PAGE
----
40. The Farther Shore / by Allie Farris

“Pretty little hairdo, don’t do what it used to...”


     I stood by my car, under a street lamp. I had just waved goodbye to my wine group after our last meeting together in awhile. We’d gone for a long dinner at a wine bar in Franklin, TN on a Tuesday night, after my last four days of tearful goodbyes and long hugs with others in Nashville. I’d said goodbye to all of my piano students that week, as well as come to the gut-punching conclusion that there would not be a buyer for my tuning business; no one would ever care about Allie Farris Piano Tuning as much as Allie Farris herself. The cold calls, the bulk emails. The years prior to taking the leap out on my own fraught with long hours in dusty warehouses or stained-carpeted music college practice rooms, for little to no pay. I’d been in Tennessee almost 9 years.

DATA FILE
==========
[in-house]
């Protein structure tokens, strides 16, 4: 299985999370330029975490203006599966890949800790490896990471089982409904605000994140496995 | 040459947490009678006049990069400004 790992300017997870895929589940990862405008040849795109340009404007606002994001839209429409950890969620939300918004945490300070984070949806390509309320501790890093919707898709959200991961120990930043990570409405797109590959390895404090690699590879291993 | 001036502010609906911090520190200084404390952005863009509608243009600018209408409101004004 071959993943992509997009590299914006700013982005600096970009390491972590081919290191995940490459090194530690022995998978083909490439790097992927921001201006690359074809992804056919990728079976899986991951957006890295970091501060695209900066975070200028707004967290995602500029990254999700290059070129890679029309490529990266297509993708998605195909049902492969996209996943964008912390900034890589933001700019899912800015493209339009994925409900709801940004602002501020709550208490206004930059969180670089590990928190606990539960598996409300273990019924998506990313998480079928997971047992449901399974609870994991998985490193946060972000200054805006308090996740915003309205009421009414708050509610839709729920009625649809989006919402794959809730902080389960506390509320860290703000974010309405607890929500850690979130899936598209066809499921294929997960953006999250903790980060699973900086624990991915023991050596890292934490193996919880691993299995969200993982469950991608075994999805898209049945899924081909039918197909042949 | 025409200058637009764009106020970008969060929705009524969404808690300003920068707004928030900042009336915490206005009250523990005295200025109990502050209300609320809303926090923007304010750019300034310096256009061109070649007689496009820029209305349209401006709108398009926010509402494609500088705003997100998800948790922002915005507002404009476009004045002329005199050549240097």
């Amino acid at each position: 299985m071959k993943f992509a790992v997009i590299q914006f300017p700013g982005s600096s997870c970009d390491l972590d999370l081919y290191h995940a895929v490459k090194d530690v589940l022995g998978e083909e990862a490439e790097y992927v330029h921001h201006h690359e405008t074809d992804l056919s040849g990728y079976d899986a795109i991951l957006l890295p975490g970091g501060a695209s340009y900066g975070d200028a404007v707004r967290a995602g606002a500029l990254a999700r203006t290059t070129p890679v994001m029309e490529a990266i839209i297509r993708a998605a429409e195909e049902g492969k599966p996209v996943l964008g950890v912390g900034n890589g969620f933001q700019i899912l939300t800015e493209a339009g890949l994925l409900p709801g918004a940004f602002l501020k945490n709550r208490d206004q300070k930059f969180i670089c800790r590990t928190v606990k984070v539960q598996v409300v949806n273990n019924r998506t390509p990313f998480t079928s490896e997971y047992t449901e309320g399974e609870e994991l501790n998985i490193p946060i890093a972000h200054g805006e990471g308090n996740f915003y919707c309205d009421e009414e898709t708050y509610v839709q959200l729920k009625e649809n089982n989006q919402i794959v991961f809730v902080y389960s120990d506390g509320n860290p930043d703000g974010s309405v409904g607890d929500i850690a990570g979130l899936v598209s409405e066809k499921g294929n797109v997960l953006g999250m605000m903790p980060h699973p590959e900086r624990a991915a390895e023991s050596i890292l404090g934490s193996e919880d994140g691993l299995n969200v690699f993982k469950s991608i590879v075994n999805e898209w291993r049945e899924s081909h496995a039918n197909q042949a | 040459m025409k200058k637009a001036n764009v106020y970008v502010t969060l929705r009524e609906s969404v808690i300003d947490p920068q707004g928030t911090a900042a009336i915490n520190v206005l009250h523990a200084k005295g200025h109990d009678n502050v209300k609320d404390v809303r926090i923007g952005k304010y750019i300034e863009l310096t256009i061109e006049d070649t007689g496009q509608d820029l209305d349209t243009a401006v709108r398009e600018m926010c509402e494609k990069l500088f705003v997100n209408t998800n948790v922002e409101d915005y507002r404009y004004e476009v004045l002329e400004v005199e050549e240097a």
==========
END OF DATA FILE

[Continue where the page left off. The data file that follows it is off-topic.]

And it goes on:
I stood there, and the light moved, catching the glint of the sign for the building in the next lot over. Stunned, I had forgotten where I was; I was standing where I had been almost 9 years previous. I had parked next to Schuff’s Piano Showroom, the site of my very first job in Nashville, and now the last building in Franklin I would see. It was like I was right back where I’d started, and nothing had changed.


“Can’t disguise the livin’, all the miles you been through...”